Skin Reactions

Hand-Foot Syndrome

Hand-foot syndrome is a common condition among cancer patients. It is characterized by pain, swelling and tightness or redness of the palms of the hands or the soles of the feet, with or without painful blisters or calluses.

If you receive intravenous chemotherapy and experience hand-foot syndrome, your health care team may decide to cool your hands and feet while they are administering the treatment to help prevent this side effect from happening. You can also change how you perform some of your daily activities, use creams or ointments and take pain medications to help relieve some of the symptoms (Table 1).

Medications associated with hand-foot syndrome:

  • axitinib (Inlyta)
  • capecitabine (Xeloda)
  • cytarabine (Cytosar)
  • daunorubicin (Cerubidine)
  • docetaxel (Taxotere)
  • doxorubicin (Adriamycin, Doxil)
  • paclitaxel (Taxol, Abraxane)
  • pazopanib (Votrient)
  • regorafenib (Stivarga)
  • sorafenib (Nexavar)
  • sunitinib (Sutent)
  • vemurafenib (Zelboraf)

If hand-foot syndrome causes serious limitations in your daily activities, your health care team may decide to temporarily stop treatment and continue it at a later time, or you may be given a different medication altogether. Your doctor may also prescribe other drugs to help you manage this side effect.

Table 1. Ways to manage hand-foot syndrome

Options Suggestions
Changing your daily activities
▪ Avoid extended exposure to hot water during activities such as bathing and
  washing dishes.
▪ Take short showers or baths in lukewarm water.
▪ Use a hand and foot moisturizer with urea every day during chemotherapy.
▪ Avoid putting pressure on the soles of the feet and palms of the hands, especially
  during the first month. This includes avoiding long walks, jogging, aerobics,
  jumping, gardening, household work that involves chopping food, and using tools
  such as screwdrivers.
▪ Wear cotton or leather gloves when using your hands for sports, hobbies or
  working, and wear thick cotton socks when walking or running.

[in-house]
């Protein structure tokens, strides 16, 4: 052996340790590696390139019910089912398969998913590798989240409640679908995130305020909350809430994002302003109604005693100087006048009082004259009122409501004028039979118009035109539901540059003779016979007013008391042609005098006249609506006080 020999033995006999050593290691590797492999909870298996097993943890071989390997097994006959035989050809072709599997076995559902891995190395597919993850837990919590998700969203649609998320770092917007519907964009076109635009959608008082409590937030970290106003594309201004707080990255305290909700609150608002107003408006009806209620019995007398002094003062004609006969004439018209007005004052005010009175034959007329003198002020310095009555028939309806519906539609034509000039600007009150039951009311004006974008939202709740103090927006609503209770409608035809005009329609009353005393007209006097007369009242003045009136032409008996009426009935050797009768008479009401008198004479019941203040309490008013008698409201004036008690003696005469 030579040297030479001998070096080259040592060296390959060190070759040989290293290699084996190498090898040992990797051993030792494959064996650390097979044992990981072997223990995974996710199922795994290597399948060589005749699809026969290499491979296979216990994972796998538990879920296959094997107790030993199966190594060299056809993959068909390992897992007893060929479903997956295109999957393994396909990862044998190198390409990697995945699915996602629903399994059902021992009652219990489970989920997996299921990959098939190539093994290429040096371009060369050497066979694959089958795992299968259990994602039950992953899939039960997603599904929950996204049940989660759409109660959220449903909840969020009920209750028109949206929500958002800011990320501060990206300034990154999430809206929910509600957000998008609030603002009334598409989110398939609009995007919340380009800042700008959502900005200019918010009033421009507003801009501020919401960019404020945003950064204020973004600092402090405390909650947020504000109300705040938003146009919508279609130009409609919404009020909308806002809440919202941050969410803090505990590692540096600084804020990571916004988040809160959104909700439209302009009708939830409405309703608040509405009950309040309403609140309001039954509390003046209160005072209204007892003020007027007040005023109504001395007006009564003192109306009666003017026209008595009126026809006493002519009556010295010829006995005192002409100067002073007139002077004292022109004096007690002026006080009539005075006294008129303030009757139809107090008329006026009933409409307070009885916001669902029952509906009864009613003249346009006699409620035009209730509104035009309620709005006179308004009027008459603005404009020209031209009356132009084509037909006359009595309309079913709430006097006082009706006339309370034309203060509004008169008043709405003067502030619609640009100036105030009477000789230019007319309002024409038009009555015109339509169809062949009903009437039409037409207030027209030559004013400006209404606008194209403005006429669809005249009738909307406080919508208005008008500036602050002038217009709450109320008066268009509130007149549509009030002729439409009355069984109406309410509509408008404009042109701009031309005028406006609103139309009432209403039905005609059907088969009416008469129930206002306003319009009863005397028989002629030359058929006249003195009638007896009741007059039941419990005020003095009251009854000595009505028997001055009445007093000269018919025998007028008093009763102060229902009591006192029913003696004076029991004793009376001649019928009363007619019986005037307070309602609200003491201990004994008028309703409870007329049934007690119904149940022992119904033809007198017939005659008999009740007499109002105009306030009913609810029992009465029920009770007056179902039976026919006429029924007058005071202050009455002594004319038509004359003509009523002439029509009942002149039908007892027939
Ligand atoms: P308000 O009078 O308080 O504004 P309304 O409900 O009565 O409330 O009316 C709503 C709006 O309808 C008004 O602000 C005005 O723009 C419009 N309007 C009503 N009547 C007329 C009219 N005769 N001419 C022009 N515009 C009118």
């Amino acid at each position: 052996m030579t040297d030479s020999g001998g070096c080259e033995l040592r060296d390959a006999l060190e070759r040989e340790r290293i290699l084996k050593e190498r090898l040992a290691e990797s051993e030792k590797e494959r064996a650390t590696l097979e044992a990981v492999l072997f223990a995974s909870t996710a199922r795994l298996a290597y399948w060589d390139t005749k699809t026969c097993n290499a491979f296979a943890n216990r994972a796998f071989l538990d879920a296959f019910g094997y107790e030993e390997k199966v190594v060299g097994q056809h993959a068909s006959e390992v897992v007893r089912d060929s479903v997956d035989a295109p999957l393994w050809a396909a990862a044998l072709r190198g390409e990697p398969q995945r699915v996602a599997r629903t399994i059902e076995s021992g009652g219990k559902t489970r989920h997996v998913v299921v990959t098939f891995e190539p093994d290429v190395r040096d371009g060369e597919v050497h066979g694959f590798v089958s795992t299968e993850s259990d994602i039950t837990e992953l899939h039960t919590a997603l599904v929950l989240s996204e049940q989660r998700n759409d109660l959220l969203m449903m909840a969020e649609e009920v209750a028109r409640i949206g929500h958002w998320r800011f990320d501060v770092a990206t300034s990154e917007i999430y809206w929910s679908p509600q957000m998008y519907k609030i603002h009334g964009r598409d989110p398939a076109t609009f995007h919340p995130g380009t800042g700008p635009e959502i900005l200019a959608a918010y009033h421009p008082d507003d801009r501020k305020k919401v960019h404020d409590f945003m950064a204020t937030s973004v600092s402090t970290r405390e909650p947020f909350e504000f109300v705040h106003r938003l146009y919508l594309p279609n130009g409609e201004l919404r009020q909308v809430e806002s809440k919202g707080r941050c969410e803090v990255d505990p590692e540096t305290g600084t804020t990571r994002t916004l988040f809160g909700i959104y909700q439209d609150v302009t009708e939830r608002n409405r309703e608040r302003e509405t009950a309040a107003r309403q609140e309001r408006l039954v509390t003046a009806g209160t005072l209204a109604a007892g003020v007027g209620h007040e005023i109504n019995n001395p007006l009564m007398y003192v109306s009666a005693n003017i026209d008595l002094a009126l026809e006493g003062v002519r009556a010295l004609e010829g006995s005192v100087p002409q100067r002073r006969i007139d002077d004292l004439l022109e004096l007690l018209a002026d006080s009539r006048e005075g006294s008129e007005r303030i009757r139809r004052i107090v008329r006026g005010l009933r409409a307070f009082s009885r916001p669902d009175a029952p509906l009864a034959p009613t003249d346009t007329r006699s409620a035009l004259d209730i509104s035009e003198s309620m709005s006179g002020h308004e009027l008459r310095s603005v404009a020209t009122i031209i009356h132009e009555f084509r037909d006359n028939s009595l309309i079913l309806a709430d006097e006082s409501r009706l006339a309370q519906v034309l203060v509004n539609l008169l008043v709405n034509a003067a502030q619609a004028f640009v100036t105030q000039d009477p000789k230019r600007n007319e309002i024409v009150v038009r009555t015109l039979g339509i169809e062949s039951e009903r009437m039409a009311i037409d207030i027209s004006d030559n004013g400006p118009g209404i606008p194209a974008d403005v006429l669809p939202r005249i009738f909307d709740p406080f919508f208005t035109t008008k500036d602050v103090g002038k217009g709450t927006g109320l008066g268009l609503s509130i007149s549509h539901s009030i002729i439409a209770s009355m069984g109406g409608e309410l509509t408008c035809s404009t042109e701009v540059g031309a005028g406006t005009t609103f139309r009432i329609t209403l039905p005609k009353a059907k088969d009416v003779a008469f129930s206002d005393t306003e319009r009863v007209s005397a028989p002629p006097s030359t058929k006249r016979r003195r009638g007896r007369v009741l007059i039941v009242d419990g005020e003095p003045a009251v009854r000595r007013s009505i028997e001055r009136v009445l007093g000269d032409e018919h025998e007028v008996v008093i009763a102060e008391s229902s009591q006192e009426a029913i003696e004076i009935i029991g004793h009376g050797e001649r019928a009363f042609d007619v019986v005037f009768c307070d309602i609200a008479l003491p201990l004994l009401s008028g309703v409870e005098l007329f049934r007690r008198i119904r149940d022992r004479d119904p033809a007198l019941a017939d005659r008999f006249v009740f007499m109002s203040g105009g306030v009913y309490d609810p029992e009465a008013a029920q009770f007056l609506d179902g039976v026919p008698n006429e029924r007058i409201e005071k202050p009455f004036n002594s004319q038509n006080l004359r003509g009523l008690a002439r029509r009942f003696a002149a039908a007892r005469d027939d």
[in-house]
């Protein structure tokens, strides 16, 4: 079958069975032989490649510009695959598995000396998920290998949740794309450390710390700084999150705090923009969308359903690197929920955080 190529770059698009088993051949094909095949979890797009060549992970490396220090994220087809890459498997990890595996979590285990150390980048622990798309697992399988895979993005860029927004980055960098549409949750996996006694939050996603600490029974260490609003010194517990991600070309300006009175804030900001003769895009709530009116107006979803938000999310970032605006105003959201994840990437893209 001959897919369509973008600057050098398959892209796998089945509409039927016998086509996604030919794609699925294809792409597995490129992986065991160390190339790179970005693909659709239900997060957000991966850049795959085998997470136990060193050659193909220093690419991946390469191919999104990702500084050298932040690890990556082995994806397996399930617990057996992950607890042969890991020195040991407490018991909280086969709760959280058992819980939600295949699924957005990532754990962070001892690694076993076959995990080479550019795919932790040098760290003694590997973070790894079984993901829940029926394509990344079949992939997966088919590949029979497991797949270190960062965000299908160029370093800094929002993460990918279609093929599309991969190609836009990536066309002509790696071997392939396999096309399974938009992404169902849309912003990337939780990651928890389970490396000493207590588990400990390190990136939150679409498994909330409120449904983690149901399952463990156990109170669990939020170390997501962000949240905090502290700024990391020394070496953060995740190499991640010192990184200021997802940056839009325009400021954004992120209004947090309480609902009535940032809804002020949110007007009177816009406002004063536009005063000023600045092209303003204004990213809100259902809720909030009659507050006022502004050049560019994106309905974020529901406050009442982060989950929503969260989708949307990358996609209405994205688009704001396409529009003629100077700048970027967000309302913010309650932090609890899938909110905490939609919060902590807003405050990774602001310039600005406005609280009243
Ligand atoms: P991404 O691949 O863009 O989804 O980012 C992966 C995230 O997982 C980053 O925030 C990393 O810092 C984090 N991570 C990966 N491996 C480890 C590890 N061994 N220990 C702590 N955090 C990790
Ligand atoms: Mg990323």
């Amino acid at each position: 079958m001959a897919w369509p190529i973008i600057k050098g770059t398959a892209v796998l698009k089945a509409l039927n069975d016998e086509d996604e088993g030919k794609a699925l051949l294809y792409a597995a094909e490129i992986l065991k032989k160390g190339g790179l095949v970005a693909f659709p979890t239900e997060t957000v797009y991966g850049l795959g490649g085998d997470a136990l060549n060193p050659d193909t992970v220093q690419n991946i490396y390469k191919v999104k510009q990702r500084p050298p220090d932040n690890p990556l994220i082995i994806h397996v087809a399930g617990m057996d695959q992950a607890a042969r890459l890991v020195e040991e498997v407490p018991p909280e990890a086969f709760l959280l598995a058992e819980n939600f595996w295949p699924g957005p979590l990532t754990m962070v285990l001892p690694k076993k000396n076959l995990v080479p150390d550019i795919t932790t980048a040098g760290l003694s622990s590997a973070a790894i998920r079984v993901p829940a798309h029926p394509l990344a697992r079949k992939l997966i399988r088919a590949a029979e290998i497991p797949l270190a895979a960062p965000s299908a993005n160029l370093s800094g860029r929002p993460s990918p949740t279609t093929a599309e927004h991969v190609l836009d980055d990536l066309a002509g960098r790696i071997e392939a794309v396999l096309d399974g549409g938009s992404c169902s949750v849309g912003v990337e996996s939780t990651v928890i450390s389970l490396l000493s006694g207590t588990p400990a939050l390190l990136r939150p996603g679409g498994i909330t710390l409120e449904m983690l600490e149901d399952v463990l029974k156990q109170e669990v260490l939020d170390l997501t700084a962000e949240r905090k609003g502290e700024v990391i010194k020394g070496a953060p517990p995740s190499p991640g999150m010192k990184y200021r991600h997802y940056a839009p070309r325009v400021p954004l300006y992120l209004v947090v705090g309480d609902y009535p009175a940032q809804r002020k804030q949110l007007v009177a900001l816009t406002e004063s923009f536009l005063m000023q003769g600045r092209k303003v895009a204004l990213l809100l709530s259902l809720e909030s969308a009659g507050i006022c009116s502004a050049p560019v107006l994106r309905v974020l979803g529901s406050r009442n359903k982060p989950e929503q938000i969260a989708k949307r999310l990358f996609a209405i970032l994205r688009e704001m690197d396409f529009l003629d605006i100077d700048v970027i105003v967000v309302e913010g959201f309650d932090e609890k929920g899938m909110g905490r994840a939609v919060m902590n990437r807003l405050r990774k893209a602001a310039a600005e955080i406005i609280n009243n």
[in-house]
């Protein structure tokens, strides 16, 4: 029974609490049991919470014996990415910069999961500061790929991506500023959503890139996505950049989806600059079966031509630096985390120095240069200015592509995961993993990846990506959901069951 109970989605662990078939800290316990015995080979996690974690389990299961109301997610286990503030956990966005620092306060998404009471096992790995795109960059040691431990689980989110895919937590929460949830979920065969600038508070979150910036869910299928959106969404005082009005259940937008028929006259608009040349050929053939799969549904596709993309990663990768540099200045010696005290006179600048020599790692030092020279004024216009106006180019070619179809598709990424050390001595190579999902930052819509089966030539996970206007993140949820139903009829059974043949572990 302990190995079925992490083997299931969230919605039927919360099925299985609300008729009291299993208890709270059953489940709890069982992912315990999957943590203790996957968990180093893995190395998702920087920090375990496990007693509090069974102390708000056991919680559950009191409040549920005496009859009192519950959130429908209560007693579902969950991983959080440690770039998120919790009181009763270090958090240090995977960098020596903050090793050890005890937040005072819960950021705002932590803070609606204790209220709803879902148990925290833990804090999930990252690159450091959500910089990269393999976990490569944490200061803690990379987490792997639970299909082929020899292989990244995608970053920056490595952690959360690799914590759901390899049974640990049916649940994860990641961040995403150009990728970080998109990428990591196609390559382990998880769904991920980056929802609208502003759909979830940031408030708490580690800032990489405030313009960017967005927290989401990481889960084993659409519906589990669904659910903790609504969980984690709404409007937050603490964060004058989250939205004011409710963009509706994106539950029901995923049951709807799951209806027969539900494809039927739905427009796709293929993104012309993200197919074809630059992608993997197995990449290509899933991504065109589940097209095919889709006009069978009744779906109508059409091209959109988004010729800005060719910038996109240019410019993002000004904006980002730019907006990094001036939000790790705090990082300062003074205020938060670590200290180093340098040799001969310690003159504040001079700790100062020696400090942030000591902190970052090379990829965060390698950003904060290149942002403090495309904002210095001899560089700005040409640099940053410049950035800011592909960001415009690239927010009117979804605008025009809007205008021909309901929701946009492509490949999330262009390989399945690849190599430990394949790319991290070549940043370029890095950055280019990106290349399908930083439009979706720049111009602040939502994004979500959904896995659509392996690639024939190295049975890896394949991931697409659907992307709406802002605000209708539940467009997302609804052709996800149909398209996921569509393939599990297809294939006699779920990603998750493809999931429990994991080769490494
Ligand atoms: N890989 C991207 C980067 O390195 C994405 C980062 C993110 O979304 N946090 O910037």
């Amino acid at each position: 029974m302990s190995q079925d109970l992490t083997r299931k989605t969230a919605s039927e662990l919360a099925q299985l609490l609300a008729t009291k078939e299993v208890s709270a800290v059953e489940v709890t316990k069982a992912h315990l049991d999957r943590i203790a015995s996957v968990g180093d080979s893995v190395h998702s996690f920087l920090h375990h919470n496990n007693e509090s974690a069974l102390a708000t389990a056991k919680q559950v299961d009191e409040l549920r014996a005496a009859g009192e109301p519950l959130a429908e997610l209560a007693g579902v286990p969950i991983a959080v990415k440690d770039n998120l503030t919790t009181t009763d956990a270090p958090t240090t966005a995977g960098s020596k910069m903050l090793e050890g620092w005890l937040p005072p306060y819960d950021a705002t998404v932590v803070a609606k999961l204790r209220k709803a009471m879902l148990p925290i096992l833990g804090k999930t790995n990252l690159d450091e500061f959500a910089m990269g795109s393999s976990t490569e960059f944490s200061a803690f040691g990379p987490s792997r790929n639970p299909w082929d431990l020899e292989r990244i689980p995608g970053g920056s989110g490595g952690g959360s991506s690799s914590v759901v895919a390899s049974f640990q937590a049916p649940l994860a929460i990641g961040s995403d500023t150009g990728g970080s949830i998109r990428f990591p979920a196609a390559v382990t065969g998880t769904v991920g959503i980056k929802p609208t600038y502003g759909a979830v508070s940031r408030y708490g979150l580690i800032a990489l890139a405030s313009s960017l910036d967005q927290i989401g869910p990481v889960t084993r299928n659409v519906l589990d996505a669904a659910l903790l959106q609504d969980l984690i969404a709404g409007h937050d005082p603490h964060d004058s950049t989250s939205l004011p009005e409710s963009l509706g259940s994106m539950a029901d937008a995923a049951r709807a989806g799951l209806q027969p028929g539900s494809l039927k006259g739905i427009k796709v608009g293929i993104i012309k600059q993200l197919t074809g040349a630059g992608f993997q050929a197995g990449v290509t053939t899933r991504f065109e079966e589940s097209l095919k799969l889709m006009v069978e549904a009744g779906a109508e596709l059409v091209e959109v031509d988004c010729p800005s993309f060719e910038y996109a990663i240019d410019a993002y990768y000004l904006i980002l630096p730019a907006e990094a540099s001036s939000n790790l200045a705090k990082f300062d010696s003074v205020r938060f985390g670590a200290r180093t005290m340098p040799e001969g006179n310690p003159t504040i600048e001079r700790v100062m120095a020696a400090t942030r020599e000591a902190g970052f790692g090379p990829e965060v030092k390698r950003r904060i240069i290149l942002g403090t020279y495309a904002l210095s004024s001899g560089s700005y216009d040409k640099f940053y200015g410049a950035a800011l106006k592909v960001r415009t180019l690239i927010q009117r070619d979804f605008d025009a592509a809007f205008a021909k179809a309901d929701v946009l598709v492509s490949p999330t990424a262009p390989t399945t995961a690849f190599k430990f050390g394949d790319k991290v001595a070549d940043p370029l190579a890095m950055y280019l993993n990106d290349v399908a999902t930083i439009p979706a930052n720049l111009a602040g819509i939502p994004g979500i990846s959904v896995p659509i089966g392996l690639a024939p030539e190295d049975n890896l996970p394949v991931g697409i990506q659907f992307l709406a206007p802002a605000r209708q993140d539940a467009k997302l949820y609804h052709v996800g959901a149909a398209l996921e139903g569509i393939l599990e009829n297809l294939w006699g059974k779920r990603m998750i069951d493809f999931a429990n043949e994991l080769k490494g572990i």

▪ Do not walk barefoot; use soft slippers or shoes with a rubber sole.
▪ Use moleskin or Molefoam padding for your feet when areas rub against shoes.
  Use adhesive patches containing lidocaine (Lidoderm) for painful areas.
Cooling procedures
▪ Place ice packs on the palms of your hands or the soles of your feet for 20 minutes
  at a time. If you are receiving an intravenous chemotherapy, such as paclitaxel,
  docetaxel or doxorubicin, place your palms and soles over ice packs during the
  duration of each infusion.
Creams or ointments
▪ Gently apply moisturizing creams containing urea (Eucerin with urea), ammonium
  or lactate acid (Lac-Hydrin or Am-Lactin), or salicylic acid (Cerave SA). Do not rub
  them on vigorously.
▪ For painful areas, your doctor may prescribe creams or ointments containing
  corticosteroids, such as clobetasol or fluocinonide, to decrease pain and
  inflammation, or containing anesthetics, such as lidocaine or benzocaine, to numb
  the painful areas.
▪ If the skin becomes thick or calluses form, your doctor may prescribe creams with
  prescription-strength exfoliants containing urea, ammonium lactate or salicylic acid.
Pain relief
▪ Use over-the-counter acetaminophen, such as Tylenol.
▪ Check with your doctor if you require stronger medications, including codeine-
  related medications or nonsteroidal anti-inflammatory drugs, such as ibuprofen,
  naproxen and celecoxib.
Vitamins
▪ No vitamins have been shown to help with hand-foot syndrome.

 

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